Ready, Shoot, Aim: Kevin Durant Continues to Misfire at an Alarming RateKevin Durant hardly lit up the summer league; his 24.0 ppg average only looks good if you hold the stat sheet so that your thumb and forefinger cover up his .333 field goal percentage and .263 three point shooting percentage--but that's just summer league, right? Who cares about that? Never mind that many of the summer league participants are not good enough to actually play in the NBA by the time the regular season rolls around. On the positive side, there are the reports that suggested that Durant did very well in the Team USA camp, though all the public actually saw was one nationally televised scrimmage. Granted, Durant did play well in that contest but ultimately he did not make the final roster of 12, even though several of those players received limited minutes during the FIBA Americas tournament. One would think that if a young prospect like Durant could have really helped the team that he would have been given the nod over an older player so that Durant could get more seasoning in case he is in fact the future (or at least a big part of the future) of Team USA.
As Hubie Brown mentioned during one of the NBA Europe Live Tour telecasts, there are four NBA seasons and each successive one is more competitive and intense: summer league, preseason, regular season, playoffs. Durant has now played two games in the preseason, the second season in Brown's vernacular, and his numbers are not any better than they were in the summer league: 13.5 ppg, .323 field goal shooting (10-31), .375 three point shooting (3-8), .500 free throw shooting (4-8), 5.0 rpg, 1.0 apg, 1.0 spg, no blocked shots. In his first game he shot well from the field (5-9) but poorly from the free throw line (1-4) and he had 12 points, four fouls, three turnovers, three rebounds and no assists in 21 minutes as the Sonics lost 104-98 to the Kings. In his second game, Friday's 96-90 win over the Cavaliers, Durant shot horribly from the field (5-22) and adequately from the free throw line (3-4) and he finished with 15 points, seven rebounds, two assists, two steals, no turnovers and one foul. The improvements in rebounding and turnovers are good signs but it looks like Durant will have to shoot a staggering number of shots in order to average even 20 ppg.
Durant's next game is on Saturday versus Indiana and then on Thursday his Sonics will visit L.A. for a nationally televised game (on TNT) versus the Lakers. In addition to Durant's shooting woes, he also faces a daunting task on defense, particularly since Coach P.J. Carlesimo moved him to shooting guard. Kevin Martin had a game-high 27 points--including 14 points versus Durant in the first quarter alone--when Sacramento beat Seattle, so watching Durant try to guard Kobe Bryant should be interesting.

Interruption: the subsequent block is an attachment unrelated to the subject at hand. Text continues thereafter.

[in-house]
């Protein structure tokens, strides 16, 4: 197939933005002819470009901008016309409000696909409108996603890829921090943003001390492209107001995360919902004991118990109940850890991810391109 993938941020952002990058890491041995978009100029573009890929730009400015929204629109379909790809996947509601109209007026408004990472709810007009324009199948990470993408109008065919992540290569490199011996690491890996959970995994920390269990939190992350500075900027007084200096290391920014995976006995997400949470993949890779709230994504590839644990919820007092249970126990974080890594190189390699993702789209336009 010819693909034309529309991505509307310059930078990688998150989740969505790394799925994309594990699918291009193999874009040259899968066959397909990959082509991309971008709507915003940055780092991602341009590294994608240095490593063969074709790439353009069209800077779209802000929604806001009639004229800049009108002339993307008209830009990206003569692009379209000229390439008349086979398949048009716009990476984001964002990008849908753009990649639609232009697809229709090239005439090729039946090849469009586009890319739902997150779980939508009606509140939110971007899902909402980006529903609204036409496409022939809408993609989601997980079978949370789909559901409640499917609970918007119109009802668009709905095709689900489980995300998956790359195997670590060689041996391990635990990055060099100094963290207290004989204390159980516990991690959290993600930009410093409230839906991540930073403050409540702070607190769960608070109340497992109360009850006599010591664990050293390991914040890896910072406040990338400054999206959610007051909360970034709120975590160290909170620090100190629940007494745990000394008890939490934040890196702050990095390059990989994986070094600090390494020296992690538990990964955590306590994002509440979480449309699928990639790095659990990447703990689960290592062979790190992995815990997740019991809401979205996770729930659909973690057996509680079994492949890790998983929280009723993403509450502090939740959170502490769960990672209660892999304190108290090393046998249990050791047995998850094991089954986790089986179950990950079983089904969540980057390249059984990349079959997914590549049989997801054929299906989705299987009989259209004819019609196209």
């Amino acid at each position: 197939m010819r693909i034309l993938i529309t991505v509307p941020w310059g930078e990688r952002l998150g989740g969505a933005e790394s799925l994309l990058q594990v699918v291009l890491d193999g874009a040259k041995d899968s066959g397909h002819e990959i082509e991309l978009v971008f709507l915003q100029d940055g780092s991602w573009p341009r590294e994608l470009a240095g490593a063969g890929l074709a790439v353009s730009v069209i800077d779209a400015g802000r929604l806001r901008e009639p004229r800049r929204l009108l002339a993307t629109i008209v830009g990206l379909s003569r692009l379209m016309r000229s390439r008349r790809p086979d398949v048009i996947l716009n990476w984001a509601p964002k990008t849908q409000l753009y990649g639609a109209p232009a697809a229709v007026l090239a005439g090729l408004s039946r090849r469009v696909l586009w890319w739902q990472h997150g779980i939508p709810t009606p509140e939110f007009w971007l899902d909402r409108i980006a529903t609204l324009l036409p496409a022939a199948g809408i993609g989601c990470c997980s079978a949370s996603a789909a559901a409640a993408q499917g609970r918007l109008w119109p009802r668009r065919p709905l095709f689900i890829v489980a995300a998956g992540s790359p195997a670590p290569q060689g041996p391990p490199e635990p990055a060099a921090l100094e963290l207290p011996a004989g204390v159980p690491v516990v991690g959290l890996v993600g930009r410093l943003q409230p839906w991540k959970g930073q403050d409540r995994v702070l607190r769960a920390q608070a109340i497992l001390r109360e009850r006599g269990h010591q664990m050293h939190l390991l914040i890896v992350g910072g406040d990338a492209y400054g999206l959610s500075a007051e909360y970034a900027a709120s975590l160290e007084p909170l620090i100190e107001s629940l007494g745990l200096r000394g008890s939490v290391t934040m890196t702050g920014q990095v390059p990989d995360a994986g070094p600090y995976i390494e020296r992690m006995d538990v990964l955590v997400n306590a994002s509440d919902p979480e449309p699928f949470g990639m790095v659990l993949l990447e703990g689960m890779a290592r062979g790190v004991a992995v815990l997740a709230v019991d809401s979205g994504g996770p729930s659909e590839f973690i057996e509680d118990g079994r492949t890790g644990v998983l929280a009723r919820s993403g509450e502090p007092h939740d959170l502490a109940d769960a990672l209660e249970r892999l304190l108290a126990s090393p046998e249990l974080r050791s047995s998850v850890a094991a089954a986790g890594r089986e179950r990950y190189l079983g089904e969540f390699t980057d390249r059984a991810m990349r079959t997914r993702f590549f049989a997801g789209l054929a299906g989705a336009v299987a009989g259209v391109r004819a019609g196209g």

I'm not calling Durant a bust or saying that he will not become a very good player eventually--but one would think that the consensus preseason pick to win Rookie of the Year would have a more polished game at this stage. I think that it is legitimate to question if Durant is going to be as good in his first year as people seem to assume that he will be. To this point, his numbers do not support that idea. It seems like once a player gets anointed that his statistics and his performances do not matter. Yes, it's early, but what is wrong with simply telling the truth? The truth is that based on the summer league games and the first couple preseason games that Durant is not as good as advertised. In the next week or two, he will probably have a very good game and then I am sure that everyone will say it was a "breakout" performance, as if that game means more than the ones that preceded it--but in order for that to be true he must sustain a high level of play for more than a game or two.
Some young NBA players (Durant only played one year of college ball and just turned 19) either struggled initially or did not receive much playing time as rookies because their teams had a veteran who played the same position--but even those players (guys like Kevin Garnett, Kobe Bryant, Tracy McGrady and Dirk Nowitzki) blossomed fairly quickly into All-Star level players. Many truly great pro players made an impact right from the start--from Bill Russell to Wilt Chamberlain to Oscar Robertson to Kareem Abdul-Jabbar to Julius Erving to more recent stars like Magic Johnson, Larry Bird and Michael Jordan. LeBron James was very good from day one and is now a perennial MVP candidate. Maybe Durant will follow the KG/Kobe/T-Mac/Dirk model and take a year or so to develop--but I don't understand why everyone acts like this is a sure thing.
posted by David Friedman @ 1:40 AM